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Recently, I began partnering with ThinkFun to review some of their new STEM brainteaser puzzles in exchange for a blog post. (Here’s the required FTC disclosure: ThinkFun provided me with a free copy of this game in exchange for a blog post. The opinions included in this blog post are 100% my own.) It’s no secret on this blog that I adore ThinkFun’s games.
They create logic-based puzzles and games that are perfect for the math classroom! In my opinion, their most popular games are Chocolate Fix, Math Dice, Swish, Izzi, and Rush Hour. Last week, I shared a review of their Brick Logic puzzle.
Today, I will be reviewing their Shape Logic STEM Brainteaser Puzzle. Since I had already reviewed the Brick Logic puzzle, I expected this puzzle to show up at my house in a similarly sized box. I was wrong. This box was MUCH bigger than the box for Brick Logic. It made much more sense once I realized that this puzzle contained many more puzzle pieces!
Front of Box:
Back of Box:
This puzzle has been designed to promote a growth mindset with students. The back of the box mentions the Mindsets in the Classroom book by Mary Cay Ricci.
Here’s what I found after opening the box. There was a deck of challenge cards with a handy ring to keep them from getting messed up. There was a set of blue and green puzzle pieces and a gray bag to hold the pieces.
The puzzle also came with a small instruction manual.
Here are all the pieces after I dumped them out in the floor of the living room. My husband saw them and informed me that these pieces are called tetrominoes.
All the goodies:
Here are the instructions:
Unlike my experience playing Brick Logic, I quickly mastered the first few levels. I started to think this puzzle wasn’t much of a challenge all. Then, I moved from the “beginner” level challenges to the “intermediate” level challenges. That growth mindset thing seemed waaaaaaaaayyyyy more important after that!
Here’s the way the challenges work. The card tells you to pull out two green pieces and two blue pieces. Your job is to arrange the green pieces and the blue pieces to form identical shapes. You can check that the shapes are identical by stacking one color of shapes on top of the other color of shapes.
See how easy the first challenge was?
Challenge 2 was a bit harder, but it was still quite simple.
My husband insisted on getting in on the action and trying out some of the puzzles, too.
Remember how I said the puzzles seemed easy at first? They stayed pretty do-able until I reached level 14. No matter what way I tried arranging the pieces, they would not match up. I got so frustrated with the puzzle that I put the pieces away. I’m the type of person who doesn’t like to give up on a puzzle, so the puzzle ended up in my school bag the next morning.
I probably should have been grading puzzles that day before school started, but I was trying my hand once again at puzzle 14. And, after some critical thinking and a bit of luck, I figured it out! I was so excited that I had to message my husband to let him know that I figured it out.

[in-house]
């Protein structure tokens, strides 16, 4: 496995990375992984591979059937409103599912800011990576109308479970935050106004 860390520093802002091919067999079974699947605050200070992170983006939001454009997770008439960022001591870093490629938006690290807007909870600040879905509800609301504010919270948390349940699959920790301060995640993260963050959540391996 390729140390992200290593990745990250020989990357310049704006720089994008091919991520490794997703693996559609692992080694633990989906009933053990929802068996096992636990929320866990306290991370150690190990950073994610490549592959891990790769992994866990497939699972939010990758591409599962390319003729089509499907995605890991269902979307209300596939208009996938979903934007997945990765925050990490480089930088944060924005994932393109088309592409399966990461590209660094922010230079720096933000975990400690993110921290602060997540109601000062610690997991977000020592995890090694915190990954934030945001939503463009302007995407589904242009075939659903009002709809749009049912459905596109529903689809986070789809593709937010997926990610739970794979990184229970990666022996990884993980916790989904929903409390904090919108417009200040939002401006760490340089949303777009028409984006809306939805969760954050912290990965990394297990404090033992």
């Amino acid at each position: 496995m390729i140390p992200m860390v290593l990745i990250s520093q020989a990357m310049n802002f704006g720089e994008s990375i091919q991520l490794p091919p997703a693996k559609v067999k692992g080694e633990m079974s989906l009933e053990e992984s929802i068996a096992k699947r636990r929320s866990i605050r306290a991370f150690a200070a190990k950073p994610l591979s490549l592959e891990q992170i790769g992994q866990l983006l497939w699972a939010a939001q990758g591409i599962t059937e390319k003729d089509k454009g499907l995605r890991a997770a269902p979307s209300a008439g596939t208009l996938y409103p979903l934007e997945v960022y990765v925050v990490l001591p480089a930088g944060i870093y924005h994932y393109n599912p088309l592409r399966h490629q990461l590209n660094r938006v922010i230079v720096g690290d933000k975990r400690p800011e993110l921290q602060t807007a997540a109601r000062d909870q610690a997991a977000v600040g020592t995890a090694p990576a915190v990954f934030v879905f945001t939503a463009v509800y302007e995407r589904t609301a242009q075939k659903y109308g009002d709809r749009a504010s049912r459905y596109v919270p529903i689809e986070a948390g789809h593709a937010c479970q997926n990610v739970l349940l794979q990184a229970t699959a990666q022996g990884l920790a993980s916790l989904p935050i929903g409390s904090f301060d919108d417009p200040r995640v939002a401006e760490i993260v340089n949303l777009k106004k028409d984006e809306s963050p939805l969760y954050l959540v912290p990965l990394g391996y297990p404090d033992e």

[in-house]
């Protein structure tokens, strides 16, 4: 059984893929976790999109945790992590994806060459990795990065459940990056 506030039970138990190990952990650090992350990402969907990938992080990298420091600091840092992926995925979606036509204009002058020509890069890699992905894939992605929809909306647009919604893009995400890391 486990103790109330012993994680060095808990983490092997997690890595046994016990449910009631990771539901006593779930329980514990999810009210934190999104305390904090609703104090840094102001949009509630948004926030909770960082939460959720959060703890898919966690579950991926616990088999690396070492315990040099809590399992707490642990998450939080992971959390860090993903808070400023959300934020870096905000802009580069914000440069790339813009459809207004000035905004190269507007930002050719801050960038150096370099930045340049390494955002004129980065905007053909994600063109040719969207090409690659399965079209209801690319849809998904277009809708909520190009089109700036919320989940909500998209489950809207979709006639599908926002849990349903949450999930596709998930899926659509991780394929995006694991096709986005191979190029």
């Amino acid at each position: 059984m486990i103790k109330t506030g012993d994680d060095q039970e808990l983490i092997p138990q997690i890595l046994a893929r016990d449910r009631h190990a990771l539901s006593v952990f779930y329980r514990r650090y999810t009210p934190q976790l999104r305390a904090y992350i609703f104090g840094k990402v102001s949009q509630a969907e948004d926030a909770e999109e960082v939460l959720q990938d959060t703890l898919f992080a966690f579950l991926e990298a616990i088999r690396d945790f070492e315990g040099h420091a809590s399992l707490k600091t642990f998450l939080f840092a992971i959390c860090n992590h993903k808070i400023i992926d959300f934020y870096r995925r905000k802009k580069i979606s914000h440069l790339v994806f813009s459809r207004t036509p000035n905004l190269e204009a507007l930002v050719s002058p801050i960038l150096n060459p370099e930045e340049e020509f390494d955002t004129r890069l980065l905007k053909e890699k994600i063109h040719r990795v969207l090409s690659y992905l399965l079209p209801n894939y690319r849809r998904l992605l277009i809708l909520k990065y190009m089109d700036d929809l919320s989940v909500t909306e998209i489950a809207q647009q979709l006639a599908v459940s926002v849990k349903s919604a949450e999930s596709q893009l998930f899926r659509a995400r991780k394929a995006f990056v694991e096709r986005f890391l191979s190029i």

The cards I showed earlier were the easy, beginner level challenges. Here’s pictures of a few more cards to show you how the levels progress.
Some of the intermediate cards use three pieces of each color instead of two. I haven’t got this far in the puzzle yet myself, but I know two piece puzzles are tricky. I can only imagine how much harder it gets with three pieces.
Expert Level Puzzle:
The last level of challenges is “Genius” level. Four pieces, woah!
Here’s a picture of some of my students trying out the challenges after finishing their quizzes early. They really enjoyed working together to solve the different puzzles. When given the chance to trade puzzles with another student, they didn’t want to trade!
I believe this puzzle is perfect for helping students develop both a growth mindset and visual/spatial reasoning. This puzzle would be a great addition to any classroom. It’s a perfect challenge for students who finish early. Another way to use this puzzle would be to set up various brain teaser puzzles around the room and have students circulate through the stations.
Thank you, ThinkFun, for providing another awesome puzzle to challenge my students!
More Games and Activities
- Divisibility Rules Dice Game
- Pi Day Dice Challenge
- Proof! Math Game Review
- Tic-Tac-Toe Squared
- Teaching Students to Play the Train Game
- TIGO Puzzles
- Absolute Zero Card Game Review
- Make a Million Place Value Game
- Traffic Lights Game
- The Game of SET
- Tenzi vs Splitzi Measures of Central Tendency Activity
- Manifest Game by Frank Tapson
- Shape Logic by ThinkFun Game Review
- Brick Logic Game by ThinkFun Review
- Witzzle Bulletin Board
- Count to Ten
- Thirteen Game
- 5 x 5 Game by Sara Van Der Werf
- Game of Greed Statistics Foldable
- Prime Climb Game and an Interesting Problem
- Math Taboo
- Playing Spot It! In The Classroom
- The Game of 24
- Witzzle Pro Math Game
- Greedy Pig Dice Game for Practicing Probability
Mrs.Goggins Math Blog
Friday 14th of October 2016
I just started checking out ideas for math in a middle school setting. I am searching some blogs to get ideas and thank you for sharing about ThinkFun games. I very excited to try some logic based puzzles and your list of your favorites will help me get started.
Sarah Carter (@mathequalslove)
Saturday 15th of October 2016
You and your students are going to LOVE their games!